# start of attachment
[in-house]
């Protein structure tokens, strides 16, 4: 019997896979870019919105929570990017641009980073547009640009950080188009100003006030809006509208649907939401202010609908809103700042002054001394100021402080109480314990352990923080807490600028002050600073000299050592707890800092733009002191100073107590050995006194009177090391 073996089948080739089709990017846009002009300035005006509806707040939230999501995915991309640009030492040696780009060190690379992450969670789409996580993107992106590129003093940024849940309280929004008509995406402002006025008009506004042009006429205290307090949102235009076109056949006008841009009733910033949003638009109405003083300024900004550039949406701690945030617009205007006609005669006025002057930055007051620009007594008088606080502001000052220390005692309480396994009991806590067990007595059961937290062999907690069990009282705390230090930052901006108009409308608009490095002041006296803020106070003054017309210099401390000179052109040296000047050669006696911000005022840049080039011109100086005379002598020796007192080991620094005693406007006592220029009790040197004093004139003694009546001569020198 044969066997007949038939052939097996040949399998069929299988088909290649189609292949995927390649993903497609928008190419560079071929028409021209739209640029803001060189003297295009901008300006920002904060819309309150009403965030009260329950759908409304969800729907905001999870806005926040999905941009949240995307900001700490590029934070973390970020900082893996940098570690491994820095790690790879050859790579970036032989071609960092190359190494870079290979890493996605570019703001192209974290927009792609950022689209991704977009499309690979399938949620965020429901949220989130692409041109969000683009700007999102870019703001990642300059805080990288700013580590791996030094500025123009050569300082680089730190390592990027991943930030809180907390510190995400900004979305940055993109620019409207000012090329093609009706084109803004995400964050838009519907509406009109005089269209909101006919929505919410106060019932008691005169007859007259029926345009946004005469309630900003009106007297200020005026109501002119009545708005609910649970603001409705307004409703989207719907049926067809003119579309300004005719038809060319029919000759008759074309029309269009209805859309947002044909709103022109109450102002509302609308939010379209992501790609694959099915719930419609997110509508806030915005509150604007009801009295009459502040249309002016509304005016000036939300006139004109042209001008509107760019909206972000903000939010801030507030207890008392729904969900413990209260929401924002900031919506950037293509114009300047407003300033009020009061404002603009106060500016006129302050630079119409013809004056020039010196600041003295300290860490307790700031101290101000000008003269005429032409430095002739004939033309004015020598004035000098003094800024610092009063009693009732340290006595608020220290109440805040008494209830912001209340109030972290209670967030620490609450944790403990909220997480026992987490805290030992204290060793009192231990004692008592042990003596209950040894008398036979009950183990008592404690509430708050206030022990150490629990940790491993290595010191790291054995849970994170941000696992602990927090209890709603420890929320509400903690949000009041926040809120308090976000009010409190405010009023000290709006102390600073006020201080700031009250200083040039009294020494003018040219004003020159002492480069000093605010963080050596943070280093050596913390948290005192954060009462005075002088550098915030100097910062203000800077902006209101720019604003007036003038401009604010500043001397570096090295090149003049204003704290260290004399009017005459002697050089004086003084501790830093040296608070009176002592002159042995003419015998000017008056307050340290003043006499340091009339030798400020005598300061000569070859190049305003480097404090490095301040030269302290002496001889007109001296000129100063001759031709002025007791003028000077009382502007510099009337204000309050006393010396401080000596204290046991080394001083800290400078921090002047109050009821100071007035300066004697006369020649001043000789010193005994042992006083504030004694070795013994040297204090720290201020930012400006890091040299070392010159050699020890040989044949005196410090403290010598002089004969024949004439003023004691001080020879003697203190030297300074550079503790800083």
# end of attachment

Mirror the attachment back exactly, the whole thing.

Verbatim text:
[in-house]
């Protein structure tokens, strides 16, 4: 019997896979870019919105929570990017641009980073547009640009950080188009100003006030809006509208649907939401202010609908809103700042002054001394100021402080109480314990352990923080807490600028002050600073000299050592707890800092733009002191100073107590050995006194009177090391 073996089948080739089709990017846009002009300035005006509806707040939230999501995915991309640009030492040696780009060190690379992450969670789409996580993107992106590129003093940024849940309280929004008509995406402002006025008009506004042009006429205290307090949102235009076109056949006008841009009733910033949003638009109405003083300024900004550039949406701690945030617009205007006609005669006025002057930055007051620009007594008088606080502001000052220390005692309480396994009991806590067990007595059961937290062999907690069990009282705390230090930052901006108009409308608009490095002041006296803020106070003054017309210099401390000179052109040296000047050669006696911000005022840049080039011109100086005379002598020796007192080991620094005693406007006592220029009790040197004093004139003694009546001569020198 044969066997007949038939052939097996040949399998069929299988088909290649189609292949995927390649993903497609928008190419560079071929028409021209739209640029803001060189003297295009901008300006920002904060819309309150009403965030009260329950759908409304969800729907905001999870806005926040999905941009949240995307900001700490590029934070973390970020900082893996940098570690491994820095790690790879050859790579970036032989071609960092190359190494870079290979890493996605570019703001192209974290927009792609950022689209991704977009499309690979399938949620965020429901949220989130692409041109969000683009700007999102870019703001990642300059805080990288700013580590791996030094500025123009050569300082680089730190390592990027991943930030809180907390510190995400900004979305940055993109620019409207000012090329093609009706084109803004995400964050838009519907509406009109005089269209909101006919929505919410106060019932008691005169007859007259029926345009946004005469309630900003009106007297200020005026109501002119009545708005609910649970603001409705307004409703989207719907049926067809003119579309300004005719038809060319029919000759008759074309029309269009209805859309947002044909709103022109109450102002509302609308939010379209992501790609694959099915719930419609997110509508806030915005509150604007009801009295009459502040249309002016509304005016000036939300006139004109042209001008509107760019909206972000903000939010801030507030207890008392729904969900413990209260929401924002900031919506950037293509114009300047407003300033009020009061404002603009106060500016006129302050630079119409013809004056020039010196600041003295300290860490307790700031101290101000000008003269005429032409430095002739004939033309004015020598004035000098003094800024610092009063009693009732340290006595608020220290109440805040008494209830912001209340109030972290209670967030620490609450944790403990909220997480026992987490805290030992204290060793009192231990004692008592042990003596209950040894008398036979009950183990008592404690509430708050206030022990150490629990940790491993290595010191790291054995849970994170941000696992602990927090209890709603420890929320509400903690949000009041926040809120308090976000009010409190405010009023000290709006102390600073006020201080700031009250200083040039009294020494003018040219004003020159002492480069000093605010963080050596943070280093050596913390948290005192954060009462005075002088550098915030100097910062203000800077902006209101720019604003007036003038401009604010500043001397570096090295090149003049204003704290260290004399009017005459002697050089004086003084501790830093040296608070009176002592002159042995003419015998000017008056307050340290003043006499340091009339030798400020005598300061000569070859190049305003480097404090490095301040030269302290002496001889007109001296000129100063001759031709002025007791003028000077009382502007510099009337204000309050006393010396401080000596204290046991080394001083800290400078921090002047109050009821100071007035300066004697006369020649001043000789010193005994042992006083504030004694070795013994040297204090720290201020930012400006890091040299070392010159050699020890040989044949005196410090403290010598002089004969024949004439003023004691001080020879003697203190030297300074550079503790800083």